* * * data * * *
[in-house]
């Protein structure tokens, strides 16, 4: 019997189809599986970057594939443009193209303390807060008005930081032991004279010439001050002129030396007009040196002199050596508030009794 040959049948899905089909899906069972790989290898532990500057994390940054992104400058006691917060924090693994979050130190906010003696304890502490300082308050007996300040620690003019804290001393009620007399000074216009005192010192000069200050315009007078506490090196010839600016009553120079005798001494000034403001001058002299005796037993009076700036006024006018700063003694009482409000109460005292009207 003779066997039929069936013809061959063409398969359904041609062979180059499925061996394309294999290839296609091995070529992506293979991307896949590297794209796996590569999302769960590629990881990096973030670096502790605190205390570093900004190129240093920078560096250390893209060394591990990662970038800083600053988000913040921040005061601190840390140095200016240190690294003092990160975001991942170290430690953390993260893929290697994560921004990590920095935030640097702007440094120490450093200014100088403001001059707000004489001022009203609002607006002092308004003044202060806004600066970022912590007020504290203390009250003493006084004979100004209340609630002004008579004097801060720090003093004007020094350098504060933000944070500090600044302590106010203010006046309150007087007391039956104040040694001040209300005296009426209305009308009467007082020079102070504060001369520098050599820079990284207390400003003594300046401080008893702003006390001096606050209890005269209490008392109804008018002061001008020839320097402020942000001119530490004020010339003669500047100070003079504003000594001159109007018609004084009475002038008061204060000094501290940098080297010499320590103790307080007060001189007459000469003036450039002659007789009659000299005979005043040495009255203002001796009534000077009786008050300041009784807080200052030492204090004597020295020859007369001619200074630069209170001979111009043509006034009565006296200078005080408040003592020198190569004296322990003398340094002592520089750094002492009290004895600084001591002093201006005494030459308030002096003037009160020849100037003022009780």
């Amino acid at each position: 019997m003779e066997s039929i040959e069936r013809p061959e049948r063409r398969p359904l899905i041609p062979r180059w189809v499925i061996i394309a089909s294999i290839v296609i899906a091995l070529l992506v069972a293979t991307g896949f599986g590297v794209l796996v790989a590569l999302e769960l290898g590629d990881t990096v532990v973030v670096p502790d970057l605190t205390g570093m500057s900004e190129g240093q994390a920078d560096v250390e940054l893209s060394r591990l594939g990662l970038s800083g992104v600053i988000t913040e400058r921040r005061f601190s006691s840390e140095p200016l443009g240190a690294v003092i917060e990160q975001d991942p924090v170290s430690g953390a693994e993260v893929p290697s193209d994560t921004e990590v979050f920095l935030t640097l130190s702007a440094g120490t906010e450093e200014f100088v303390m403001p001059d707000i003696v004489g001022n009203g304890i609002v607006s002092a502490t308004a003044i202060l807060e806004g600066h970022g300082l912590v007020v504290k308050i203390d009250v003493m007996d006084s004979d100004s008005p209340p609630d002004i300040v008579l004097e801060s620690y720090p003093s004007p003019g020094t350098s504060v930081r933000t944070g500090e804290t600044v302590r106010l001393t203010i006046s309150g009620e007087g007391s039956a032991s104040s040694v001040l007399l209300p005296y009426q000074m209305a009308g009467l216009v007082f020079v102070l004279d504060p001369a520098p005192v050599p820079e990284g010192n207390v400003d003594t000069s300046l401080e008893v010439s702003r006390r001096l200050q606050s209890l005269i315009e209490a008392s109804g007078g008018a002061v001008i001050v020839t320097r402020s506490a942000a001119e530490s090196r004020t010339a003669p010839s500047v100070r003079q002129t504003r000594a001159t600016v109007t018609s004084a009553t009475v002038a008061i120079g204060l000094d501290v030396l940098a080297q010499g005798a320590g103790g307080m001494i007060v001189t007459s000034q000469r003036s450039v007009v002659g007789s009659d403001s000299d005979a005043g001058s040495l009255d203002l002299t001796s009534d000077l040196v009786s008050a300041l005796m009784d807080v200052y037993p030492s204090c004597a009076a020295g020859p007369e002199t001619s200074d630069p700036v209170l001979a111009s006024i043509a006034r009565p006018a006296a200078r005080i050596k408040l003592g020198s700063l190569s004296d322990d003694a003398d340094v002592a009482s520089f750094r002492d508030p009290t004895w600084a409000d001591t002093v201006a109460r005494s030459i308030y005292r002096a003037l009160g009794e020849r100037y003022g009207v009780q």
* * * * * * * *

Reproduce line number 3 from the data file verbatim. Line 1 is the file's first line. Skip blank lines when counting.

């Amino acid at each position: 019997m003779e066997s039929i040959e069936r013809p061959e049948r063409r398969p359904l899905i041609p062979r180059w189809v499925i061996i394309a089909s294999i290839v296609i899906a091995l070529l992506v069972a293979t991307g896949f599986g590297v794209l796996v790989a590569l999302e769960l290898g590629d990881t990096v532990v973030v670096p502790d970057l605190t205390g570093m500057s900004e190129g240093q994390a920078d560096v250390e940054l893209s060394r591990l594939g990662l970038s800083g992104v600053i988000t913040e400058r921040r005061f601190s006691s840390e140095p200016l443009g240190a690294v003092i917060e990160q975001d991942p924090v170290s430690g953390a693994e993260v893929p290697s193209d994560t921004e990590v979050f920095l935030t640097l130190s702007a440094g120490t906010e450093e200014f100088v303390m403001p001059d707000i003696v004489g001022n009203g304890i609002v607006s002092a502490t308004a003044i202060l807060e806004g600066h970022g300082l912590v007020v504290k308050i203390d009250v003493m007996d006084s004979d100004s008005p209340p609630d002004i300040v008579l004097e801060s620690y720090p003093s004007p003019g020094t350098s504060v930081r933000t944070g500090e804290t600044v302590r106010l001393t203010i006046s309150g009620e007087g007391s039956a032991s104040s040694v001040l007399l209300p005296y009426q000074m209305a009308g009467l216009v007082f020079v102070l004279d504060p001369a520098p005192v050599p820079e990284g010192n207390v400003d003594t000069s300046l401080e008893v010439s702003r006390r001096l200050q606050s209890l005269i315009e209490a008392s109804g007078g008018a002061v001008i001050v020839t320097r402020s506490a942000a001119e530490s090196r004020t010339a003669p010839s500047v100070r003079q002129t504003r000594a001159t600016v109007t018609s004084a009553t009475v002038a008061i120079g204060l000094d501290v030396l940098a080297q010499g005798a320590g103790g307080m001494i007060v001189t007459s000034q000469r003036s450039v007009v002659g007789s009659d403001s000299d005979a005043g001058s040495l009255d203002l002299t001796s009534d000077l040196v009786s008050a300041l005796m009784d807080v200052y037993p030492s204090c004597a009076a020295g020859p007369e002199t001619s200074d630069p700036v209170l001979a111009s006024i043509a006034r009565p006018a006296a200078r005080i050596k408040l003592g020198s700063l190569s004296d322990d003694a003398d340094v002592a009482s520089f750094r002492d508030p009290t004895w600084a409000d001591t002093v201006a109460r005494s030459i308030y005292r002096a003037l009160g009794e020849r100037y003022g009207v009780q």